Multiplex chain UCI will be hoping its ten-year odyssey to secure a ruling for its action against the constitutional nature of the German Film Law (FFG) will have a happy end at the Federal Constitutional Court.

However, yesterday’s first day of the hearing on the FFG and its financing of the German Federal Film Board (FFA) showed that the judges have some sympathy for the status quo.

According to one press report, the Court’s president Andreas Voßkuhle suggested  that one of the functions of film funding was also to support those films where one didn’t know whether they would be successful or not. This was hardly likely to make him friends with the UCI camp.

“We are not against cultural film funding if it is financed from taxes – but we don’t want to pay for it ourselves,” UCI’s lawyer Claus Binder said during the hearing.

Apart from UCI’s claim that the FFG is unconstitutional and film funding should be the preserve of the federal states (Länder) who are responsible for culture, the cinema operator has also protested at what it deems as unequal treatment between the exhibitors, video industry and broadcasters on the scale of the levies paid to ther FFA.

According to the FFG, exhbitors have been required to pay a levy of between 1.8% and 3% of the annual gross turnover made on each cinema screen so long as the lower threshold of €75,000 gross turnover is reached. In UCI’s case, this would mean the chain sending around €1m to the FFA each year.

In an interview with Deutschlandradio before the hearing in Karlsruhe, UCI’s Ralf Schilling explained why he was not prepared to make financial contributions to the FFA: “We would like to show more German films if there were then more commercially attractive films. That is unfortunately not the case, for 70% of the films funded by the FFA reach on average less than 50,000 cinema-goers. In our opinion, far too many films are funded and we no longer want to contribute with our money to the distribution of FFA funding indiscriminately.”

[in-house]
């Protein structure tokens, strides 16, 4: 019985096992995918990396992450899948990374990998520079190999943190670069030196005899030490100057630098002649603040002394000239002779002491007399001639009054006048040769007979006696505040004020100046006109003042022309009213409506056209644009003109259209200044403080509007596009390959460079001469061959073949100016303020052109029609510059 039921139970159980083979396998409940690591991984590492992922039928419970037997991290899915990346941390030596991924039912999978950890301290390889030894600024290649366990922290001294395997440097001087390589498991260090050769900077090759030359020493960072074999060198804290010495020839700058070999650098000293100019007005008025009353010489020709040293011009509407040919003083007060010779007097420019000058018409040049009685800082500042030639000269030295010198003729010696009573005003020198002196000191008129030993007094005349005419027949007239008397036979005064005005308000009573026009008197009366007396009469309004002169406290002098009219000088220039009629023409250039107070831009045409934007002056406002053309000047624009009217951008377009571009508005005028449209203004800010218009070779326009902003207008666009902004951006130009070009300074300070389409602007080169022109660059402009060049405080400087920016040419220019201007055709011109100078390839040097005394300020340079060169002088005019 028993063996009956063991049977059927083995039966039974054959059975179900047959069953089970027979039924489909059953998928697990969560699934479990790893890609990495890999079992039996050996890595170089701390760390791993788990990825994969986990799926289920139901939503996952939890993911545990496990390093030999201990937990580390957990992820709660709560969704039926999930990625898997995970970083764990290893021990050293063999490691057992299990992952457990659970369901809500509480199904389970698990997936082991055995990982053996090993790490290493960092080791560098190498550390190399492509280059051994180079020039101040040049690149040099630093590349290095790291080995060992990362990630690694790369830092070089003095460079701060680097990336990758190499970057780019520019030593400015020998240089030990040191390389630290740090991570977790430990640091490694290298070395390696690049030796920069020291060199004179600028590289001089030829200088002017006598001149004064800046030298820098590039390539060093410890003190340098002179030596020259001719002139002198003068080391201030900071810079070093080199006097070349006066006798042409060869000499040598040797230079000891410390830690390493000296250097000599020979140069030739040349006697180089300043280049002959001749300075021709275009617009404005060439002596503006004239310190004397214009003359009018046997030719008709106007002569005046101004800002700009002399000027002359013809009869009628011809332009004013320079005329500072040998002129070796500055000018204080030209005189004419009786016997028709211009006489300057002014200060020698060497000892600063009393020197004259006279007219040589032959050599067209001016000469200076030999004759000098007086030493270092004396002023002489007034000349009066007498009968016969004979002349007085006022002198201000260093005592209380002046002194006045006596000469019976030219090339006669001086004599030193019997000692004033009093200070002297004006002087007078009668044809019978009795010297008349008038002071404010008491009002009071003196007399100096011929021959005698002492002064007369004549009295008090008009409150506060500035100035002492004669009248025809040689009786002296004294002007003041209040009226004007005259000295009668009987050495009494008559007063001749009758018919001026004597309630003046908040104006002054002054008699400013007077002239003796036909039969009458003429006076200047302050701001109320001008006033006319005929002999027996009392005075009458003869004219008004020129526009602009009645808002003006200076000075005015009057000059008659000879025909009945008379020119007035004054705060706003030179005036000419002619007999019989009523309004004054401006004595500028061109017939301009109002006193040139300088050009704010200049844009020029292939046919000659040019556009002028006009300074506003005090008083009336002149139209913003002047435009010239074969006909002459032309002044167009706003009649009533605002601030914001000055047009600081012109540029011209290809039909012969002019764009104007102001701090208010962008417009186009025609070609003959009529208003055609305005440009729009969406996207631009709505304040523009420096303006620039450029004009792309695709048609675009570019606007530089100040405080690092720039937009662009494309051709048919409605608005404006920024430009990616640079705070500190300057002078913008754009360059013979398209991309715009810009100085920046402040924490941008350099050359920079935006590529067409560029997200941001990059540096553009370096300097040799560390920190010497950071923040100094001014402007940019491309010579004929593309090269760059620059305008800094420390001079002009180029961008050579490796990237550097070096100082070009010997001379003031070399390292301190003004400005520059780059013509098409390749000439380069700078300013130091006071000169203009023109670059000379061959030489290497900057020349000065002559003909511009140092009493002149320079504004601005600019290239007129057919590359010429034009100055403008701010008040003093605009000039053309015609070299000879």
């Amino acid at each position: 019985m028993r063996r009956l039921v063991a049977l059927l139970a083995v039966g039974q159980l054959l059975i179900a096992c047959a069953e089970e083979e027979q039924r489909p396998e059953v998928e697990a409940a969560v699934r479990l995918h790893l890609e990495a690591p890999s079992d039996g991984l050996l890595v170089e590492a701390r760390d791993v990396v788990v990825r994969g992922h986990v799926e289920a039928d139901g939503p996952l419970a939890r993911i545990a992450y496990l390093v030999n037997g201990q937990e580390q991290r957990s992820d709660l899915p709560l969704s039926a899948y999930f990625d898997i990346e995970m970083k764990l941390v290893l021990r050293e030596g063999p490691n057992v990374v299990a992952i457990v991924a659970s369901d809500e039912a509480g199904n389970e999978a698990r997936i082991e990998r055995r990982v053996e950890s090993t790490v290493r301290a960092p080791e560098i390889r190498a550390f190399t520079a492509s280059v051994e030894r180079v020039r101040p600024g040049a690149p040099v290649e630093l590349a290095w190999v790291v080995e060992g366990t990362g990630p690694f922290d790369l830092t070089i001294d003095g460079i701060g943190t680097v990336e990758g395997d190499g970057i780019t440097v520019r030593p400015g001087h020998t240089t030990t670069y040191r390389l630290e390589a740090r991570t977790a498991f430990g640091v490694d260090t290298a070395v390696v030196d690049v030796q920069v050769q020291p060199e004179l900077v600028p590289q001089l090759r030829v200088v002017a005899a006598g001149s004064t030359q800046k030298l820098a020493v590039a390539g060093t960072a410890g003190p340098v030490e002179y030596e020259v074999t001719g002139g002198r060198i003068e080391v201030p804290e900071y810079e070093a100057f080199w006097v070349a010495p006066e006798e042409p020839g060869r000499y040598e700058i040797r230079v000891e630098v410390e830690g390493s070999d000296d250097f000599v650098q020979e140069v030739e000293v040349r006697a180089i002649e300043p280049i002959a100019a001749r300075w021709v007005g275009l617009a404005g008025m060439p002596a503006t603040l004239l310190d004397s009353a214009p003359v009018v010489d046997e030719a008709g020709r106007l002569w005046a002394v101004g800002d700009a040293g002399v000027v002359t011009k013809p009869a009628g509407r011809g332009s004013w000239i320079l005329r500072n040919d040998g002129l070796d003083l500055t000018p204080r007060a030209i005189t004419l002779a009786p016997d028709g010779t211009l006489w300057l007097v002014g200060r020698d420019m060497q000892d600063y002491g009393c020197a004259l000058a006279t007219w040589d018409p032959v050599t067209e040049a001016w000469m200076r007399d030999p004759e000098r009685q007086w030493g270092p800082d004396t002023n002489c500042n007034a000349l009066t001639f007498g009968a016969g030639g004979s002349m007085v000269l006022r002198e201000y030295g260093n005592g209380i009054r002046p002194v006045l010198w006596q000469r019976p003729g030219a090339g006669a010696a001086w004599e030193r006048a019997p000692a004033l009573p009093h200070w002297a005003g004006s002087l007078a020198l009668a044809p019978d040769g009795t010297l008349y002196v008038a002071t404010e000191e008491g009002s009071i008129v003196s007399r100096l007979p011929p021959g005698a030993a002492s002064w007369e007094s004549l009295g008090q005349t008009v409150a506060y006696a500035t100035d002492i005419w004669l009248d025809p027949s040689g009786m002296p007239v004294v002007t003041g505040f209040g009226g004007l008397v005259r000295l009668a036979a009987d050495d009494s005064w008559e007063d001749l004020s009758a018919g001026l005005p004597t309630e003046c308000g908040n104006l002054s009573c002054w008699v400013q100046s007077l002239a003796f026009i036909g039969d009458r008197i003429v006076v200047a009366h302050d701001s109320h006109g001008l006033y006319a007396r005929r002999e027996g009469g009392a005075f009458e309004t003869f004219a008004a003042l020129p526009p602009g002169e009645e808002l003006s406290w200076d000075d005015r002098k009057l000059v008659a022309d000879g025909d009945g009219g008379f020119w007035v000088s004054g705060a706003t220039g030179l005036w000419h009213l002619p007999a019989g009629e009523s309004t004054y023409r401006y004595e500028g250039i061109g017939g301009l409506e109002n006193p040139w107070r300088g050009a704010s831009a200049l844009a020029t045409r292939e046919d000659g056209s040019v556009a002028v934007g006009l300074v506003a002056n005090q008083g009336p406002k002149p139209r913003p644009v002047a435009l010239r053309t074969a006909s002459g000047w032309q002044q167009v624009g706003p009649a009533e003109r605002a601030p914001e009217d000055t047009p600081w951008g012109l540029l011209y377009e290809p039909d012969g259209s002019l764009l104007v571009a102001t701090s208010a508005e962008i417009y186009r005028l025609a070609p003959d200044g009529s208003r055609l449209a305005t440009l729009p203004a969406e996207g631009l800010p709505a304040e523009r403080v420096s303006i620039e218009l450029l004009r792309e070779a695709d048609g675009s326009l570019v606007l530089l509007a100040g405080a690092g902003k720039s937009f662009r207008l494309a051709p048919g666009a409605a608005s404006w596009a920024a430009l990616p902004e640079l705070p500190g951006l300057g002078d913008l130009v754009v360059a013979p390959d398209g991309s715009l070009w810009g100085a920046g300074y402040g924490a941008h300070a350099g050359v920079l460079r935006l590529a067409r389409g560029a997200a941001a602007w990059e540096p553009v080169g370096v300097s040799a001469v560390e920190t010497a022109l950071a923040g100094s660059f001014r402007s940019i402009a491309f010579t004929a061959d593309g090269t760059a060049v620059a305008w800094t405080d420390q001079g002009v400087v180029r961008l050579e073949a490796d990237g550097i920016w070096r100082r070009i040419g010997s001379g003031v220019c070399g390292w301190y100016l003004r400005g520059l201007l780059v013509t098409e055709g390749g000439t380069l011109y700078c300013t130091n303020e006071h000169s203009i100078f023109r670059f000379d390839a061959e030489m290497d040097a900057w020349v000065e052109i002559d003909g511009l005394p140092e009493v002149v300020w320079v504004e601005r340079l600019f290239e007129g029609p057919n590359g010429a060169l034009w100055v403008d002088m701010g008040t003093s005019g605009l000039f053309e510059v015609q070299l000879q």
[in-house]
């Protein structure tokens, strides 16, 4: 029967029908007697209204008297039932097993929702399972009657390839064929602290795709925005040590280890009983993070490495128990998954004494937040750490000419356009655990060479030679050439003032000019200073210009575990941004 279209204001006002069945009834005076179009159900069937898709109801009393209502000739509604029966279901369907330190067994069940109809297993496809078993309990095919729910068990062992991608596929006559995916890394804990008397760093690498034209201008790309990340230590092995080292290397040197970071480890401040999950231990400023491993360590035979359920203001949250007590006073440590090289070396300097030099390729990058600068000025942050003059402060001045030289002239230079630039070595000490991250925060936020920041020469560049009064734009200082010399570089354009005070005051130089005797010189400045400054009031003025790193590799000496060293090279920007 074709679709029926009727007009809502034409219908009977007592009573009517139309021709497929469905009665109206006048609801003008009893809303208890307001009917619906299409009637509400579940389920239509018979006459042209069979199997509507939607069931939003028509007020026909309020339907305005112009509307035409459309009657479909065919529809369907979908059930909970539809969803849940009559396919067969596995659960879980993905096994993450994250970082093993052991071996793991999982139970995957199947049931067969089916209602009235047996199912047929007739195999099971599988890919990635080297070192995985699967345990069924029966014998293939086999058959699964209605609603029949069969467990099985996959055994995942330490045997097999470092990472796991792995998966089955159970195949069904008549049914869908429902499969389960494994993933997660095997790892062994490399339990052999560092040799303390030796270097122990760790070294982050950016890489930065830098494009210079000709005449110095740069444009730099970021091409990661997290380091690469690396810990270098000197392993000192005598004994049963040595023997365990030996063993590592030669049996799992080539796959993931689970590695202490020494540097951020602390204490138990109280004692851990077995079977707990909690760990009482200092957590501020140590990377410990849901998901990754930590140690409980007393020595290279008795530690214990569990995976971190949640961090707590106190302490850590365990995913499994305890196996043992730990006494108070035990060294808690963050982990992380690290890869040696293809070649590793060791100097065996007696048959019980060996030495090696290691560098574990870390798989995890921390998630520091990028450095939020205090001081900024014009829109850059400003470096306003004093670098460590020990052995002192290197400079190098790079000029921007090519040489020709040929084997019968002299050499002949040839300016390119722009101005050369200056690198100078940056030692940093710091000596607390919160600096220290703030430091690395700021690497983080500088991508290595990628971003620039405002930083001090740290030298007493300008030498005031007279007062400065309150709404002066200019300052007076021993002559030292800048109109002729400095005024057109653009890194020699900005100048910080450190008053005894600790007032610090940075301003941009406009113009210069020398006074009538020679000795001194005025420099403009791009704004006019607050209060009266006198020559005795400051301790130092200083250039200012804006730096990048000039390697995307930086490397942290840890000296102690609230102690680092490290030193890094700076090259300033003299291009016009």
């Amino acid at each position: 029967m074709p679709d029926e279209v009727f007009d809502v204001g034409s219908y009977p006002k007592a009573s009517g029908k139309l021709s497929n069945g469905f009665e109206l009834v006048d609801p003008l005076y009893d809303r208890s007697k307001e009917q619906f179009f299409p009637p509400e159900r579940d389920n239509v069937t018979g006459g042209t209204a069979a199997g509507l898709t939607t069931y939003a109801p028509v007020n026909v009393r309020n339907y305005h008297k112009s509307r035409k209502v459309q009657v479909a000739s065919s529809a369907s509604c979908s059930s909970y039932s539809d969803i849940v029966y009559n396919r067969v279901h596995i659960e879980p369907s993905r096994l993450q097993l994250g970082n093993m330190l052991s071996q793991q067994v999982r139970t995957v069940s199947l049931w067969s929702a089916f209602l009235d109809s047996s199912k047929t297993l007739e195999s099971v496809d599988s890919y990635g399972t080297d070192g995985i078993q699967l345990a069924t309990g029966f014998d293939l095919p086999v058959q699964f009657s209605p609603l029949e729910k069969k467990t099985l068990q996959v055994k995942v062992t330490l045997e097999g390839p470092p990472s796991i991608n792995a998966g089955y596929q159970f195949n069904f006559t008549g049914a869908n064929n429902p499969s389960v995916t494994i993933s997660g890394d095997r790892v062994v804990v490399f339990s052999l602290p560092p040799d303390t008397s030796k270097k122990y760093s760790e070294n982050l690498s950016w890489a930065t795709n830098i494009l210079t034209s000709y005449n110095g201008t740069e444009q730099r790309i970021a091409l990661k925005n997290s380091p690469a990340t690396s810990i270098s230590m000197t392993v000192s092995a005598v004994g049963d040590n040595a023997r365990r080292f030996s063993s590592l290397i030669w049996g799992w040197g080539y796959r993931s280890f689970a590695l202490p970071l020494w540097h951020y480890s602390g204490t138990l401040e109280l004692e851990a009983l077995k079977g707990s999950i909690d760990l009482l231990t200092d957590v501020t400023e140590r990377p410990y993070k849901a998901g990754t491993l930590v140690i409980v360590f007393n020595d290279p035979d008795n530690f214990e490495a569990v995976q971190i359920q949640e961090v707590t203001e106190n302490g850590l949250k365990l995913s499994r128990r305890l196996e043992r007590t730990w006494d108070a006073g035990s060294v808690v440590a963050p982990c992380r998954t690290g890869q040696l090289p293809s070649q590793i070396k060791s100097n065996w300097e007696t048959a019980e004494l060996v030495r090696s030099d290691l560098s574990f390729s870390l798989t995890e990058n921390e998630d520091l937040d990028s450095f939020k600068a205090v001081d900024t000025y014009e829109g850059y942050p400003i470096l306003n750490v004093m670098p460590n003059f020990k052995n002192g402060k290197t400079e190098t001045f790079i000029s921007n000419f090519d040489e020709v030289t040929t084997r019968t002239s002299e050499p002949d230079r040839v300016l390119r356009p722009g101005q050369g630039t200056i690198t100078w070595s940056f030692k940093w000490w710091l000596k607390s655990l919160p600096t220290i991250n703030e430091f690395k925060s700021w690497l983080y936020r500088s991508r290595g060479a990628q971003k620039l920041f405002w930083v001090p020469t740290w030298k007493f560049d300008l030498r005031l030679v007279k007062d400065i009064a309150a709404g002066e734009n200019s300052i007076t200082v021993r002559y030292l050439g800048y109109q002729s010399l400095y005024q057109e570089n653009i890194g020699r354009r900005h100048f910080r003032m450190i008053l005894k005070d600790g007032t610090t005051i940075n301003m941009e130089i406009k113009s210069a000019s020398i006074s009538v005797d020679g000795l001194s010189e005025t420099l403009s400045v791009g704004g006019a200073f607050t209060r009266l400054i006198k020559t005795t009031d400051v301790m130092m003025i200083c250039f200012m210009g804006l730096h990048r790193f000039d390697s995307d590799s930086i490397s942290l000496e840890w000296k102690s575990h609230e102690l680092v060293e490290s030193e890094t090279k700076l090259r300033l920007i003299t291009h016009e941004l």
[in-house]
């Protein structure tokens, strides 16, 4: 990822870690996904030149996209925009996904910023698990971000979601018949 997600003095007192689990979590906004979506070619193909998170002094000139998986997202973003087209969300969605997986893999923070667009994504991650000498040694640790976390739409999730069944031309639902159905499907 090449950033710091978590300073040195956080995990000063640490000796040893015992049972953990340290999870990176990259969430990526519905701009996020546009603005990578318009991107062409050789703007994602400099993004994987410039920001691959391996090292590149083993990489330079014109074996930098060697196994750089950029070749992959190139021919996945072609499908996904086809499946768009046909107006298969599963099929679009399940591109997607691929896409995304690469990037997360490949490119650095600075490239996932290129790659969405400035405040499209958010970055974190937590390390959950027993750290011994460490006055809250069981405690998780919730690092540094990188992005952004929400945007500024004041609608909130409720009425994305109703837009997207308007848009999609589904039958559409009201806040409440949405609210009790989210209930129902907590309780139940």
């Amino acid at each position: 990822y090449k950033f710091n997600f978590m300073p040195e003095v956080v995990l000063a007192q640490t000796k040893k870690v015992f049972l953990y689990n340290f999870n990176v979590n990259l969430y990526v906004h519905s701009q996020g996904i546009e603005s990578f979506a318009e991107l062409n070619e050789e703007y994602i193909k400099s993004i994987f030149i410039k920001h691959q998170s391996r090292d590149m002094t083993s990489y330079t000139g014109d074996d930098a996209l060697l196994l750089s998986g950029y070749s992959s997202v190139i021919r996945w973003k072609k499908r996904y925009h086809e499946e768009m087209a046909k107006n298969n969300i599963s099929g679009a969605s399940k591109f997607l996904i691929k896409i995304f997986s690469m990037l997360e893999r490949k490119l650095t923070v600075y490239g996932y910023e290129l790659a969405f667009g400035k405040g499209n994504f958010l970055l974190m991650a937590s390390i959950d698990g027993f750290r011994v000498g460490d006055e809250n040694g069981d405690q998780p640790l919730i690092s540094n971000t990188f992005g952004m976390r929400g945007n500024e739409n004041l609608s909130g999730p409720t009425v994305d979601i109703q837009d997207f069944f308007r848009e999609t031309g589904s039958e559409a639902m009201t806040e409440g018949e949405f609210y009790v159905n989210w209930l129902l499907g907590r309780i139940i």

He added that UCI believed “successful films would have also found their way into the cinemas without film funding”.

However, Germany’s film producers would be certain to disagree with such an argument – even surefire box-office hits such as films by Til Schweiger, Matthias Schweighofer and comedies from Constantin Film – all tap into the project funding from the FFA.

In an interview with this week’s Der Spiegel, Constantin Film’s Martin Moszkowicz – who is also the chairman of German Films’ advisory board – warned: “if the money which the the German Federal Film Board invests in German productions each year was to cease to exist, that would be a major cutback. A large number of the films which are now produced in Germany could no longer be financed.”

Speaking at Tuesday’s hearing, Günter Winands, a senior civil servant at the State Ministry for Culture and Media (BKM), noted that the UCI’s action against the FFG claimed that they “are not reliant on German films for their programme” and that “each German film can be substituted by foreign films.”

“The claimants ignore the fact that they are themselves profiting from the FFA funding and a strong, quality-oriented German cinema,” Winands argued. “The major cinema chains are also generating a not insubstantial turnover from German and FFA-funded films.”

He added that the central government in Berlin and the federal states would not be able to step in financially if the FFA’s funding of around €70m a year was  to cease to exist.

Moreover, UCI was increasingly isolated in the German film industry with its arguments against the FFG and FFA: the overwhelming majority of cinemas support the FFG along with the broadcasters, video companies and theatrical distributors as well as the film industry interest groups including the German Film Academy, the German Producers Alliance and the film industry’s umbrella organisation SPIO. (ends)